While Bayern possess a number of phenomenal attacking players like Robben, Kroos, Ribery and Gomez, it is the linchpin of the side who is most important—Bastian Schweinsteiger.
The German midfielder is a throwback to years of old, when midfielders were expected to attack, defend, pass, tackle, head and contribute in all areas of the game and he is without doubt the best central midfielder of his type operating in the world today.
He is a beautifully simple player and he ties the entire team together from attack to defence.
Stop him and you stop Bayern.
The Key to Beating Bayern Munich
Munich have one of the great midfields of the modern age with the likes of Schweinsteiger, Kroos, Robben and Ribery offering attack and defence, excitement and steel and cleverness and brawn in equal measure.
Going toe-to-toe with them, as Real Madrid tried in the semifinals, does not usually end well.
For Chelsea, they do not possess the wingers to bypass them, the creative midfielders to pass through them or the dribblers to run through them, so the best way to beat Bayern's strongest part is to simply go over them.
Long-ball football may not be pleasant to look at, but on the right occasion, it is extremely effective.
A couple of factors must be realized before we go on.
Both teams have a large number of players suspended for the final, but Bayern may be hit more than Chelsea because their losses should feed directly into the Blues' tactics.
Daniel van Buyten is still recovering from injury and is not expected to play at centre-half, and to compound matters, his regular partner, the wonderfully named Holger Badstuber, left-full David Alaba, and defensive midfielder, Gustavo, are all suspended.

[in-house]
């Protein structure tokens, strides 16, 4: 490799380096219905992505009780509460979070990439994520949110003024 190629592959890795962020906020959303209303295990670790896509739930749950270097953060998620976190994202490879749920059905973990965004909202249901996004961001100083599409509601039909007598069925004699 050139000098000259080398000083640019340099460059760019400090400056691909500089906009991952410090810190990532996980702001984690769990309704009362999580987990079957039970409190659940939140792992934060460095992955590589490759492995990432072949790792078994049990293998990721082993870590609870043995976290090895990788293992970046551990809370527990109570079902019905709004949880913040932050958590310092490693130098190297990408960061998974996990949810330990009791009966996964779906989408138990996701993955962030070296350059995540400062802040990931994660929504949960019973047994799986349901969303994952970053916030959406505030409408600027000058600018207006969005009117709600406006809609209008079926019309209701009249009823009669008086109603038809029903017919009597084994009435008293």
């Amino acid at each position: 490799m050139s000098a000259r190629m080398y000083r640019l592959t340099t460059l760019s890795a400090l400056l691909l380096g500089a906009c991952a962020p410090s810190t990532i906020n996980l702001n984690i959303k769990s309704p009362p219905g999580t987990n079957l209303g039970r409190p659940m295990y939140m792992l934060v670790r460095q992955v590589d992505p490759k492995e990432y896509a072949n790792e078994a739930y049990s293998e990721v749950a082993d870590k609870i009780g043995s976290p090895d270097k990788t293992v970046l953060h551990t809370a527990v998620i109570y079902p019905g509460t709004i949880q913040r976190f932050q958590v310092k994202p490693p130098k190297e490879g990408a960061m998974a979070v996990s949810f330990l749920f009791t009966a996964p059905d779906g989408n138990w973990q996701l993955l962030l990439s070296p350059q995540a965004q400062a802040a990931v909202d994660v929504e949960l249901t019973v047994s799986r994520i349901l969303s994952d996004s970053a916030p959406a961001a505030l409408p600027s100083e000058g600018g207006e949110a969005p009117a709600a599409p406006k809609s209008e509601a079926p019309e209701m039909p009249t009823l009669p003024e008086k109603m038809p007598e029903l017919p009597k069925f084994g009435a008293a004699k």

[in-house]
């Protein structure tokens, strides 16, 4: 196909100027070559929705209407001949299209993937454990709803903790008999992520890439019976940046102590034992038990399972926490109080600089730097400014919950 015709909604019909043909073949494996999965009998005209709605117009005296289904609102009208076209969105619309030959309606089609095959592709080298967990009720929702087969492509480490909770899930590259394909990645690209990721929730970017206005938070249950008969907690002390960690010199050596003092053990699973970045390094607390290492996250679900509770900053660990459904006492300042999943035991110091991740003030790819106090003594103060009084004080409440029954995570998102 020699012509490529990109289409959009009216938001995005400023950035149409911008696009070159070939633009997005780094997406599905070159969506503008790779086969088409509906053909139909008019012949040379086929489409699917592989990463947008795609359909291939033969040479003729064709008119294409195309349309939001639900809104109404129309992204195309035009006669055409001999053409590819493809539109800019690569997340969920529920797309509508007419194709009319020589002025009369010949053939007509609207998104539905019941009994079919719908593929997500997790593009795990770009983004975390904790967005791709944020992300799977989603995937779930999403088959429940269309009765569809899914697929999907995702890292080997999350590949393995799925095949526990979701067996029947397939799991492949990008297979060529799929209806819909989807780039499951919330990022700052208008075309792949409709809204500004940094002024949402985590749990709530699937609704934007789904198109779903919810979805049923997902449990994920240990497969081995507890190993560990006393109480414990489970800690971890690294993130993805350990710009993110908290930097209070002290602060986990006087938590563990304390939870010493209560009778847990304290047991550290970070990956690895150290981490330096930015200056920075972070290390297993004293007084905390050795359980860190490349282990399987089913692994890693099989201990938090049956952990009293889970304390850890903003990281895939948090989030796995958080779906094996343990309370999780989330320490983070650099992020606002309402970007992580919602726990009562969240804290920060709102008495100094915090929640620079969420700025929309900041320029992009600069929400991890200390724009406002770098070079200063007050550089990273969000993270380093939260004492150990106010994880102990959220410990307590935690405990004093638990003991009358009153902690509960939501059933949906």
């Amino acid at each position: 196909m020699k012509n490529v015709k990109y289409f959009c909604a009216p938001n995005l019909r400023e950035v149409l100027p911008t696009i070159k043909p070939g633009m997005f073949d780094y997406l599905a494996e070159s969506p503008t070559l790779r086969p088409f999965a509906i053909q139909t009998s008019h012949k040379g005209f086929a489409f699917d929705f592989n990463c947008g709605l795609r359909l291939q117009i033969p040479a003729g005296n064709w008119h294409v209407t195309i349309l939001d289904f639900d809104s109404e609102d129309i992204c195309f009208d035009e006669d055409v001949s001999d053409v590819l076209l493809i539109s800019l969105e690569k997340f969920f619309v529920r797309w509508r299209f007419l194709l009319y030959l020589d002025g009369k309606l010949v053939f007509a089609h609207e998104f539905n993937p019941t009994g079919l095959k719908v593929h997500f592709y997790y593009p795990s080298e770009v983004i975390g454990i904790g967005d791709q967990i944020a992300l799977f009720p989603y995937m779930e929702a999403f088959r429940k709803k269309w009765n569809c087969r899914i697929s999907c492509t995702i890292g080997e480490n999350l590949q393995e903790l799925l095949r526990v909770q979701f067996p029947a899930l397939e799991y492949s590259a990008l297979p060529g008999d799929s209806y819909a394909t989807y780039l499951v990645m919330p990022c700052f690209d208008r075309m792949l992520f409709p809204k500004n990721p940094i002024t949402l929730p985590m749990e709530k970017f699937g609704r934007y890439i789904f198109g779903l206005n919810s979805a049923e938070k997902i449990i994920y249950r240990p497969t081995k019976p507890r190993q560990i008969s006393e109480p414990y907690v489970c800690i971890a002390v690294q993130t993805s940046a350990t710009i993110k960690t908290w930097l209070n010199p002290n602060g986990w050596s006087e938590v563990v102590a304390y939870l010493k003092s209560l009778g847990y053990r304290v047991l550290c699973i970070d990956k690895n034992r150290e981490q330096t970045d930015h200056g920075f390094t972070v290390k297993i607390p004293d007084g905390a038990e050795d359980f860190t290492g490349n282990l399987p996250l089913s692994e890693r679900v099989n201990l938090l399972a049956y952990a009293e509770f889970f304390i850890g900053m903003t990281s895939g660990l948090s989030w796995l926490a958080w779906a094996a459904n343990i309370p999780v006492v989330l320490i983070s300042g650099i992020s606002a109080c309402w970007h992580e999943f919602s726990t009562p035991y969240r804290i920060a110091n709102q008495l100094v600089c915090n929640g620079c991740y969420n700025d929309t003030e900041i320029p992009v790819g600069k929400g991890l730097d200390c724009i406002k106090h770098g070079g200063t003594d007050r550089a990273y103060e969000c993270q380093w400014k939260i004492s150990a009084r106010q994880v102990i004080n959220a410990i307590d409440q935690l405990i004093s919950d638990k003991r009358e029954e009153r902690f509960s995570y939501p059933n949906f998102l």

Add in Chelsea's suspensions of Ramires and Meireles, both midfielders, and John Terry and Branislav Ivanovic, both defenders, and you can see that both teams will be far from full strength.
However, it is pretty clear that Bayern will not have their first choice defence out, while Chelsea will also be missing two of their first choice midfielders.
Given this, I expect Chelsea to bypass midfield completely as they go to Drogba early with the likes of Mata and Lampard bombing on to support him.
This will be the key to Chelsea beating Bayern.
Jupp Heynckes: Bayern Munich Coach
"They played completely differently against Benfica (in the quarter-finals) than they did against Barcelona (in the last four). I expect Chelsea to be a bit different than against Barcelona," Heynckes told UEFA.com.
The team has been going through a really good period in the last weeks, and they're playing better, more successful football.
They have a lot of experienced players in their team and it's clear that the veterans, the players who've been playing at Chelsea for many years, want to win something big.
And that's very dangerous for us.
"The match will be open and the chances are 50-50, but it might be a little advantage to play here at home."
This will be one of the most intriguing matches this season. Bayern play free-flowing counter-attacking football, while Chelsea have reverted to the effective physical system that has served them so well over the last number of years.
With both teams suffering the loss of key players through suspension, it will be more than interesting to see how the squad players take to the occasion, as players with bigger reputations have often frozen under the intense final spotlight.
It is very hard to call a winner, as both teams are on form, but when push comes to shove, I think Chelsea should nick a tight game.